Keith Johnson, a former president of Portland-headquartered International Woodworkers of America (IAW) died at his home in Portland May 28 following a lengthy illness. He was 81.
Johnson served as president of the international union from 1973 to 1987. He was the last president of IWA, which in 1987 split along national boundaries to create IWA-USA and IWA-Canada. IWA-USA merged with the International Association of Machinists in 1994 and IWA-Canada merged with the Steelworkers Union in 2004.
After the union split, Johnson went to work as a special representative of labour in the Canadian government’s overseas market development program for timber products.
He retried in 1990, remaining in Portland.
Keith William Johnson was born in Edmonton, Alberta, on July 20, 1930.
He served in the Canadian Navy for five years, seeing extensive combat duty in the Korean War. Following his stint in the military, Johnson returned to Alberta and worked in a plywood mill. He helped organize the mill into the IWA and subsequently was elected plant chairman and a vice president of the local.
He worked his way up the ranks of the local, going from assistant business agent in 1957, to elected financial secretary in 1960, to elected president in 1962.
He served on the IWA Western Canadian Regional Council Executive Board from 1960-64, then was elected to the international union’s Executive Board.
Johnson moved to Portland in 1967 after being elected international vice president and director of organizing. In 1969 he was tapped first vice president and in 1973 he was elected international president. At age 43, he was one of the youngest international union leaders in the country.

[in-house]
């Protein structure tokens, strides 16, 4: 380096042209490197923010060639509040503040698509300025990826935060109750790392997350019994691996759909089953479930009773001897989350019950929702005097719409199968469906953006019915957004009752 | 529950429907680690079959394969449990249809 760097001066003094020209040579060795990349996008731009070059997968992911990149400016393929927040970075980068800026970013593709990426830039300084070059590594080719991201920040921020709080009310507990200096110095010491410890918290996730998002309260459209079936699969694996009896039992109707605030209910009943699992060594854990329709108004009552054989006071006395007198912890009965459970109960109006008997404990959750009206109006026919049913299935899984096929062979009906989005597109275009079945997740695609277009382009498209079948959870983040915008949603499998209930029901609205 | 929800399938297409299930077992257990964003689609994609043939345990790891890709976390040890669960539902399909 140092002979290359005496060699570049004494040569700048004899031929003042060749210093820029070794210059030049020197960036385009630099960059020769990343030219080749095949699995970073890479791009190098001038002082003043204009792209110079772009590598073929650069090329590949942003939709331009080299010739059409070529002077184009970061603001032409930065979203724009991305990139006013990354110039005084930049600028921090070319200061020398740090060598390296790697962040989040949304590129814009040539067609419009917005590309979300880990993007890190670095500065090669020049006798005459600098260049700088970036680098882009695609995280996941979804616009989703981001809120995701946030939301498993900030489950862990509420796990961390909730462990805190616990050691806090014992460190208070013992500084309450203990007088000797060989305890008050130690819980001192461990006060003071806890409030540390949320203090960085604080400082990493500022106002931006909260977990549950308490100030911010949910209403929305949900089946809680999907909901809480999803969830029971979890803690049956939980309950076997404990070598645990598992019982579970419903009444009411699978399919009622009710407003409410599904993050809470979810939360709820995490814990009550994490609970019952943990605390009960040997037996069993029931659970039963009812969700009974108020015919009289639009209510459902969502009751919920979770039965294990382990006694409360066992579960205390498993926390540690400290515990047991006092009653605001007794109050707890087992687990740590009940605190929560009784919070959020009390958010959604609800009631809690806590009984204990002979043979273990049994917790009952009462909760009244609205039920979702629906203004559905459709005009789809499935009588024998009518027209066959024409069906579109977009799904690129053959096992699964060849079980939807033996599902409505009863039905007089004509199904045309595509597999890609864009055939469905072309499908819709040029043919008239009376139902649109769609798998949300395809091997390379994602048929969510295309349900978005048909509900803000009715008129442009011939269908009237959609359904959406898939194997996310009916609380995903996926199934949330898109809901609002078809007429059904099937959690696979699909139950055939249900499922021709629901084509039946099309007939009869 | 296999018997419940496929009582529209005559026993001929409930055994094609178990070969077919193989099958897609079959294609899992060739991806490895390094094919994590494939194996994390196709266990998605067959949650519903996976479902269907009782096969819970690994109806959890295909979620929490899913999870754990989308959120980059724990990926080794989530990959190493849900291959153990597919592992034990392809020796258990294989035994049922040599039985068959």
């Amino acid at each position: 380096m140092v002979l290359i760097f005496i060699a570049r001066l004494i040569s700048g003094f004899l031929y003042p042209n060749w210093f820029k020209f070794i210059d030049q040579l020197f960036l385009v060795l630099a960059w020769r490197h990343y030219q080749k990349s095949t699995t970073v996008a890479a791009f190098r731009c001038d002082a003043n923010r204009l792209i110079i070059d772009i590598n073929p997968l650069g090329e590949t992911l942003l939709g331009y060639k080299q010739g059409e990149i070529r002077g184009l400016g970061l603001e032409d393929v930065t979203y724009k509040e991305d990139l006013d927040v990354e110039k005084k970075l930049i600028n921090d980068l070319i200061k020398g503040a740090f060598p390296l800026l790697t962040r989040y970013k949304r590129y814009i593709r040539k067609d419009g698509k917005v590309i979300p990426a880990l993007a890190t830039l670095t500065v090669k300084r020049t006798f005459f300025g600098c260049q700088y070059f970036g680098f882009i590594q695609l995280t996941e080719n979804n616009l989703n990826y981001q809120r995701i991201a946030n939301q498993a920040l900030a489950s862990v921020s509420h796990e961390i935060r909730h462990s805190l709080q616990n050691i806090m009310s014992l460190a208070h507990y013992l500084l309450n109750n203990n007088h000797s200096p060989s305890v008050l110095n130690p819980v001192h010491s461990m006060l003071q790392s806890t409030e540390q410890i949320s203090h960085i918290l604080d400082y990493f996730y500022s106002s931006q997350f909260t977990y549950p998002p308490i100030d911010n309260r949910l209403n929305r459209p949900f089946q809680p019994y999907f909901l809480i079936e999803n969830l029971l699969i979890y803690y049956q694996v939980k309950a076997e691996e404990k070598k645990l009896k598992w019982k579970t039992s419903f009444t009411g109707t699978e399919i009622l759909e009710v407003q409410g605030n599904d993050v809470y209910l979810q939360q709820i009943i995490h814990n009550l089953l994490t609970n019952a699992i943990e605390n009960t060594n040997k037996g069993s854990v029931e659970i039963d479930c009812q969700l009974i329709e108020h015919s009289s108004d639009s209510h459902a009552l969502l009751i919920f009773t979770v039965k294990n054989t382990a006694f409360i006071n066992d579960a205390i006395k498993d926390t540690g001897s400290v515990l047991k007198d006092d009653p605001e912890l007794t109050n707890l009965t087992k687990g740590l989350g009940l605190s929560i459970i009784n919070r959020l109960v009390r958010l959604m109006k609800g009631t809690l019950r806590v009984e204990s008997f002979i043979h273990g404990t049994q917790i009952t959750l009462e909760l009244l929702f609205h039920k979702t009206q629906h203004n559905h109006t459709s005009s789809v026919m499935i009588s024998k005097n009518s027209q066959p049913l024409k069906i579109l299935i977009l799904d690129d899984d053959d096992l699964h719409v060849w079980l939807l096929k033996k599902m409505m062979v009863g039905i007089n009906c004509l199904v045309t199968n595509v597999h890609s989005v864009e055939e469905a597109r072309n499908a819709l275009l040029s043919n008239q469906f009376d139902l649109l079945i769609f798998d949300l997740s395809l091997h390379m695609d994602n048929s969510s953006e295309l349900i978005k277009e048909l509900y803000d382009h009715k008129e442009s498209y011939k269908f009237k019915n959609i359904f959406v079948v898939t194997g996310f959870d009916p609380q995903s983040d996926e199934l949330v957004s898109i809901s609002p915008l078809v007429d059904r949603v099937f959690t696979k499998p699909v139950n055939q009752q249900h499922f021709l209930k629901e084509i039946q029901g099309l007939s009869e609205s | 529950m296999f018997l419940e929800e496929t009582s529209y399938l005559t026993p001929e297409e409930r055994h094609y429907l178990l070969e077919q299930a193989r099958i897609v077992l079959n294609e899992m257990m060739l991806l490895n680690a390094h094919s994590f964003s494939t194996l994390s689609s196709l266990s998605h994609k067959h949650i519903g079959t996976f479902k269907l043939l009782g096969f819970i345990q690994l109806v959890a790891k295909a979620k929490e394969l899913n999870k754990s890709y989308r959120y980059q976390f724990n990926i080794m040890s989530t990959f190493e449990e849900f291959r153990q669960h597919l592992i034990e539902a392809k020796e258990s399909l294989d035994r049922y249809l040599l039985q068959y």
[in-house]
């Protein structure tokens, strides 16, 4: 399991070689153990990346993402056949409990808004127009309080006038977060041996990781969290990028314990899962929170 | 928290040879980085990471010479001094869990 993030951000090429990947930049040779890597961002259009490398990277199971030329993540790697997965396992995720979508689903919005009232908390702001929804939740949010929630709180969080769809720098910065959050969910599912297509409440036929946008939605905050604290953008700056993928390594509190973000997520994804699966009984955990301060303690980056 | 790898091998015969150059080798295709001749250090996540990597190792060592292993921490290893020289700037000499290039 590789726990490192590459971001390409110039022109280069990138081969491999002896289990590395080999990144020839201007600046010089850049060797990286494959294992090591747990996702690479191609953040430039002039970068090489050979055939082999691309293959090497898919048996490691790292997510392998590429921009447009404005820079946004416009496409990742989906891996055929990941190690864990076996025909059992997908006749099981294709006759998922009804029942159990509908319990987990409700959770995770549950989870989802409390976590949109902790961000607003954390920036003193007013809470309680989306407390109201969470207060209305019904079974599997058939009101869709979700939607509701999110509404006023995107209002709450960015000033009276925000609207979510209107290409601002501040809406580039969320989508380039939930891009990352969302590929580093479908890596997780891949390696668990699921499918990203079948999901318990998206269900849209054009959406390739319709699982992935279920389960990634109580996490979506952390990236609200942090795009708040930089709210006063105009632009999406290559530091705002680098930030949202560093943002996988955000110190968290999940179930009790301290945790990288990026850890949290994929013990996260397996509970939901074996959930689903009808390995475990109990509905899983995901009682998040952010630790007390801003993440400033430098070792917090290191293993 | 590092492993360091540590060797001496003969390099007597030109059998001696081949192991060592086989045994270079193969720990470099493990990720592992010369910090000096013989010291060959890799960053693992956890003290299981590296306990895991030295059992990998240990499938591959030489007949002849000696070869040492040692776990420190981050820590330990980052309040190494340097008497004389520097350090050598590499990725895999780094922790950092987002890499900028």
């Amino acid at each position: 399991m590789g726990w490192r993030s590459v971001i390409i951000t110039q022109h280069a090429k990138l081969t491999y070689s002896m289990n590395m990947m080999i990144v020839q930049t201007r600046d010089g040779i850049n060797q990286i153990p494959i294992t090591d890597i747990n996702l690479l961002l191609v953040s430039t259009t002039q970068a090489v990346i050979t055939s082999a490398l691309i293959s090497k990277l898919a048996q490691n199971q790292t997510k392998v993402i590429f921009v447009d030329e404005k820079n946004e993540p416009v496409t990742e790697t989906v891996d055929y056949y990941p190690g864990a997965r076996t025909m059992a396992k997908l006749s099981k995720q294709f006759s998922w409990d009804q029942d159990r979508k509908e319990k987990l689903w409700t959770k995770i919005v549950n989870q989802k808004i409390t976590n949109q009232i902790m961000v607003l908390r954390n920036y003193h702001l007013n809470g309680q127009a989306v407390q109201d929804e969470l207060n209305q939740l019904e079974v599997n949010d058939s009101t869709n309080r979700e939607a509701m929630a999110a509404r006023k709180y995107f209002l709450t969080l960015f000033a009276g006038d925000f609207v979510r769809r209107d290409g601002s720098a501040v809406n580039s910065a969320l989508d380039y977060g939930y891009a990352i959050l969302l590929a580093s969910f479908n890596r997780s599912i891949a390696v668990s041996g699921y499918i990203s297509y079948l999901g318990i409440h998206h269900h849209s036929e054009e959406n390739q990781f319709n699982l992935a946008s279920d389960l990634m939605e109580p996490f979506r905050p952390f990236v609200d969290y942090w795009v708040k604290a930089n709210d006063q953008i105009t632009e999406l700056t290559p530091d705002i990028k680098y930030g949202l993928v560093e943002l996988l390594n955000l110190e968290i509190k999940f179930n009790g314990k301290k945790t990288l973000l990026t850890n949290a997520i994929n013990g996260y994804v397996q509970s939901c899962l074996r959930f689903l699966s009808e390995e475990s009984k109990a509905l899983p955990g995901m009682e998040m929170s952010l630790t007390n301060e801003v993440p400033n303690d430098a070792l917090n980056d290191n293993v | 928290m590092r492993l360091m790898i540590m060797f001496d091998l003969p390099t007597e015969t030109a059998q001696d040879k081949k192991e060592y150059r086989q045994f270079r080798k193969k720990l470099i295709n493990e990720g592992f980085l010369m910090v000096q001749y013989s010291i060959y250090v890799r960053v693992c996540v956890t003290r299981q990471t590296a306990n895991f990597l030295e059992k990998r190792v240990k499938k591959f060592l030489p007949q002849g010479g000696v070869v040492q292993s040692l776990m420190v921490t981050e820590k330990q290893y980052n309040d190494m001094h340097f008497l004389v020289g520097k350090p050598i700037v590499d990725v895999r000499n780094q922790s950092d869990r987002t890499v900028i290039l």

In 1974 he was elected a vice president of the AFL-CIO’s Industrial Union Department, a post he held until his departure from the IWA in 1987.
Johnson served as a workers’ representative on woodworking and forestry-related matters at International Labor Organization (ILO) meetings in Geneva, Switzerland, and was active in the National Labor Committee in Support of Democracy and Human Rights in El Salvador. He also was part of the first American trade union delegation to tour China following normalization of relations with the U.S.
Johnson was inducted into the Northwest Oregon Labor Council Retirees Association Labor Hall of Fame in October 1997 and has twice been recognized for his work by the Pacific Northwest Labor History Association.
Johnson is survived by his wife, Linda; children, Catherine, Brenda, Christopher, and Keith; Linda’s children, Barbara, Brian, and Richard; eight grandchildren; and four great-grandchildren.